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EU court ruling allows for re-selling of used software

Well this is HUGE. Previously, software firms and games companies and the like weaseled around the Doctrine of First Sale (and it's EU counterparts) by saying you weren't really buying a game or a program or software, you were buying a license to the thing. And licenses aren't resell-able. The EU court has officially and loudly called bullshit on that reasoning. And now this should get interesting. Anyone want to buy a World of Warcraft account? Slightly used. EU Court Ruling Allows for Re-sale of Used Games by End-Users (YOU!) - Lo-Ping
Had a game gathering dust on your shelf or taking space on your hard drive? Living in fear of copyright rulings as of late that’s seemingly brought the hammer down on anyone and everyone? Well quiver in fear no longer…at least if you live in Europe. A recent ruling by the Court of Justice of the European Union has officially stated that “an author of software cannot oppose the resale of his ‘used’ licences allowing the use of his programs downloaded from the internet”. In essence, it is now illegal in Europe for companies to try to stop you from selling your used digitally distributed software. As for what qualifies as “used”? Well, the ruling pretty much covers that as well: The exclusive right of distribution of a copy of a computer program covered by such a licence is exhausted on its first sale. And that is that. After a company has their first sale, they can’t do anything else about it. This step is huge in the digital distribution sense. You are now officially allowed to sell your Steam / Origin / GoG games and whatever…if you live in Europe.

Matt Taibbi: LIBOR scandal deepens; British gov. asked banks to lie about being more secure than they were

Finally a decent explanation of what LIBOR is! It's the rate at which banks borrow from each other. A low LIBOR means the banks are doing great at managing their money. A high LIBOR means the banks are losing lots of money and need loans from each other to stay afloat. Got it? The scandal here is that the folks that manage and report the LIBOR were lying to everyone, all the time. They reported numbers lowers than were true, giving the impression right through the crash of 2008, that everything was copacetic. And the big banks *knew* they were lying, encouraged it, and frequently told them what number the LIBOR needed to be at for a certain day, in order for their deals to be the most profitable. That is to say the bankers actively managed their reported exchange rate to enable banks to screw people and small businesses and towns across the world out of as much cash as was physically possible. Got that? This is the wholesale rigging of our financial industry by a handful of Too Big To Fail banks. It is incontrovertible proof that the system is fixed against civilians and is corrupt to its very core. Why isn't the American press reporting on this? LIBOR Banking Scandal Deepens; Barclays Releases Damning Email, Implicates British Government | Matt Taibbi | Rolling Stone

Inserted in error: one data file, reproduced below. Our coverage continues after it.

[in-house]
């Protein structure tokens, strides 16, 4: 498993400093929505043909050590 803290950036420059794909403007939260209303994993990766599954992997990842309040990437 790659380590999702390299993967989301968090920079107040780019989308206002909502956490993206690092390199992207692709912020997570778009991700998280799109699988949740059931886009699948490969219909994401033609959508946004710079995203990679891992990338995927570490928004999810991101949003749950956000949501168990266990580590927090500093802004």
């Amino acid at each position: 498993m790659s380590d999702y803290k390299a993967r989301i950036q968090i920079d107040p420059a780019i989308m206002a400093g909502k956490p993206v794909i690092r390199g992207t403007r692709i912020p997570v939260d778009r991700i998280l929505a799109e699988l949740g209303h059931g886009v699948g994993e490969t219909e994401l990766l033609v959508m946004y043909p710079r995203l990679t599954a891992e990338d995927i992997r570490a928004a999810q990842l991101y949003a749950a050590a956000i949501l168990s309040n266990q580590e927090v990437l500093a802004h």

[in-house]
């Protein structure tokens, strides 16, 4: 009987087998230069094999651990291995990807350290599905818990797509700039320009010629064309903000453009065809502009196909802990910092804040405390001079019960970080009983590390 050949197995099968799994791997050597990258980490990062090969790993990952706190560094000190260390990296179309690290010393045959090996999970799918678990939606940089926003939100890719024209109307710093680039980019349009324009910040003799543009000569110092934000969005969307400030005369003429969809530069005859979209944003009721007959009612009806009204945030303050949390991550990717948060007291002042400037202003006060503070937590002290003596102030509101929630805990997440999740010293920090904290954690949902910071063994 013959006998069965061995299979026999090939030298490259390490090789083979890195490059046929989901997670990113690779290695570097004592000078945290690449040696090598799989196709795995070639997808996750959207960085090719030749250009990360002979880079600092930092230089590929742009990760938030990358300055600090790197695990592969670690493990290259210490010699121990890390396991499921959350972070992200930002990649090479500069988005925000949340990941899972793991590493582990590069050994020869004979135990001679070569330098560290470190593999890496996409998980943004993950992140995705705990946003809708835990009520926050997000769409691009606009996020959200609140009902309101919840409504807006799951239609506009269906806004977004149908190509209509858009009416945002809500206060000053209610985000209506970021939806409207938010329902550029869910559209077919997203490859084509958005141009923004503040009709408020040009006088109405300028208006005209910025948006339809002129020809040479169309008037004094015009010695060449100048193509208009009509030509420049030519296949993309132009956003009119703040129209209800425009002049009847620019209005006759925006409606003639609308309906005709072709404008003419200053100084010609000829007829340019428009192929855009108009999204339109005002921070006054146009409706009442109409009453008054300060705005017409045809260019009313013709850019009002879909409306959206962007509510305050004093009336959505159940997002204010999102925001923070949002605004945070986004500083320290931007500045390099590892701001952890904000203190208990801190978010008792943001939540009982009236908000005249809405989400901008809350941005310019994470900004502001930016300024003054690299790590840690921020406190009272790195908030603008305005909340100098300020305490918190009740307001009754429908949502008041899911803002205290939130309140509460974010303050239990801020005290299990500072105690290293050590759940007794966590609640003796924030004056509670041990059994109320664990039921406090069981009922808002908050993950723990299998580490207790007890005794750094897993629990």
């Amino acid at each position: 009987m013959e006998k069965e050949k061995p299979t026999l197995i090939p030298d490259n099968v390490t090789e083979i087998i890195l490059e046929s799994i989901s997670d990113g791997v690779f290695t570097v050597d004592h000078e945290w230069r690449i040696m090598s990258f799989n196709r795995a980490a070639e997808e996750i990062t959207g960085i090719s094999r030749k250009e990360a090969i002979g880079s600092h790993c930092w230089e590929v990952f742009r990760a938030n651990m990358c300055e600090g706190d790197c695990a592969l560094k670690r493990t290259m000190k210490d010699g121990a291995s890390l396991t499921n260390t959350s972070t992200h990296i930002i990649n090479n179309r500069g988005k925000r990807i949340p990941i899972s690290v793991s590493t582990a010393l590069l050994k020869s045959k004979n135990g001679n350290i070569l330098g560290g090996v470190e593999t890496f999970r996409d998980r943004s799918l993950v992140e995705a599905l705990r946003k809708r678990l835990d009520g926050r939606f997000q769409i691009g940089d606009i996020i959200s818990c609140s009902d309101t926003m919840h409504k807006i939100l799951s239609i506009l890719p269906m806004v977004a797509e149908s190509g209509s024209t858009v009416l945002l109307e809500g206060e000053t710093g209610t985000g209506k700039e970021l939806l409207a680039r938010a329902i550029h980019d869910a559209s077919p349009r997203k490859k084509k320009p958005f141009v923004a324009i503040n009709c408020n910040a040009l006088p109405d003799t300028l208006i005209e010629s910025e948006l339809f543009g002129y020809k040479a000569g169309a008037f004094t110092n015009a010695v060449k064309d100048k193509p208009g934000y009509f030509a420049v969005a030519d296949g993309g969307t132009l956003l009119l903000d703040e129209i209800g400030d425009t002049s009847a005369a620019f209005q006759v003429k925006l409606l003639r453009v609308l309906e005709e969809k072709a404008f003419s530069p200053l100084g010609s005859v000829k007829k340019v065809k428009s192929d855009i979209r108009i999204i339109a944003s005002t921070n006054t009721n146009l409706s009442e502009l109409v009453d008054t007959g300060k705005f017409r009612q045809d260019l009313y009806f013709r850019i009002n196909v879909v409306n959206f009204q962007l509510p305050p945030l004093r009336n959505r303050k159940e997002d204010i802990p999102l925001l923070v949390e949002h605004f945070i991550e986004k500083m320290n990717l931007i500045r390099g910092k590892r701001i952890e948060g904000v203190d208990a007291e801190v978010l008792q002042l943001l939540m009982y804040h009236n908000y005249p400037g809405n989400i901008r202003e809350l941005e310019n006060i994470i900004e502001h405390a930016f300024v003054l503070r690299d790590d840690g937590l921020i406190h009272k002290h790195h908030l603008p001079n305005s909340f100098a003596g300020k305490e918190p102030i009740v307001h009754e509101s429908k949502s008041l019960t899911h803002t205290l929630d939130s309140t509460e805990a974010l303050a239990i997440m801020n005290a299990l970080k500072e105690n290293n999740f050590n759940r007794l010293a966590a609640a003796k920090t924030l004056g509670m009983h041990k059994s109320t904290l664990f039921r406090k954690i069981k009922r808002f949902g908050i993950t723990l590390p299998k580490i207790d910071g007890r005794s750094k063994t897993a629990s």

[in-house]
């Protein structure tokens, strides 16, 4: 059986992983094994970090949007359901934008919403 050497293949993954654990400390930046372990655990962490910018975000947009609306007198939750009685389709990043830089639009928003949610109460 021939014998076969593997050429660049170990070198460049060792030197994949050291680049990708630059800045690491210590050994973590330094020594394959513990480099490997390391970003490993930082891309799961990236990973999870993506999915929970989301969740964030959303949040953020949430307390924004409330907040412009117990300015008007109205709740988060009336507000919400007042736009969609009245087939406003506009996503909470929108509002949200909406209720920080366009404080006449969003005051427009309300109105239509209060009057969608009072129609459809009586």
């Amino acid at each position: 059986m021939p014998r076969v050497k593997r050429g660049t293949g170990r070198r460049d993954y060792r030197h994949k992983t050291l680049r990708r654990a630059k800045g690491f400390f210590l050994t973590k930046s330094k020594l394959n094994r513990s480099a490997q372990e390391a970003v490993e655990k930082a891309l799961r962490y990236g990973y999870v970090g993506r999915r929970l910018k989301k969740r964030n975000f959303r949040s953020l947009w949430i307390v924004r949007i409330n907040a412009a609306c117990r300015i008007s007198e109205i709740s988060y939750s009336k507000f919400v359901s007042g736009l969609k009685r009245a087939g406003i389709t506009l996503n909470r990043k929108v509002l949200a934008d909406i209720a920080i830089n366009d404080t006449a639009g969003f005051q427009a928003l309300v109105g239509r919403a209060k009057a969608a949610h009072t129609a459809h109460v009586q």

Again: Libor, the London Interbank Exchange Rate, is the rate at which banks borrow from each other. A huge percentage of the world’s variable-rate investments are pegged to Libor. When Libor rates are high, it suggests that the banks’ confidence in each other is low, and high Libor rates are generally an indicator of shaky financial health among the banks. If the banks manipulated Libor, they did it to make themselves look healthier, but this had the consequence of affecting hundreds of trillions of dollars’ worth of financial products worldwide. During the crash of 2008, governments understandably would have been concerned about high Libor rates – high rates and a lack of confidence in banks threatened economic stability – but the notion that governments would have encouraged banks to fake those rates would have been beyond unthinkable even a decade ago. . . . Former Barclays CEO Bob Diamond is testifying before parliament in London today, and that's sure to bring some shocking moments. But there's already been one huge stunner. In advance of that testimony, Barclays released an email from October 29, 2008, written by Diamond to then-Chairman John Varley and COO Jerry del Messier (who also stepped down yesterday). The email from the CEO to the other two senior Barclays execs purports to detail the content of the conversation Diamond had with Bank of England deputy governor Paul Tucker that same day. In the email, Diamond essentially tells the other two execs that he has been given permission by Tucker – encouraged, actually – to rig Libor rates downward. What’s even worse is that Diamond’s email suggests that Tucker was only following orders, i.e. that Tucker had received phone calls from "a number of senior figures within Whitehall" – that is, the British government – expressing concern about Barclays' high Libor rates. Tucker in this version of events was acting as a middleman for the British government, telling Diamond to fake his borrowing rates in order to preserve the appearance of financial stability, for the good of Queen and country as it were. . . .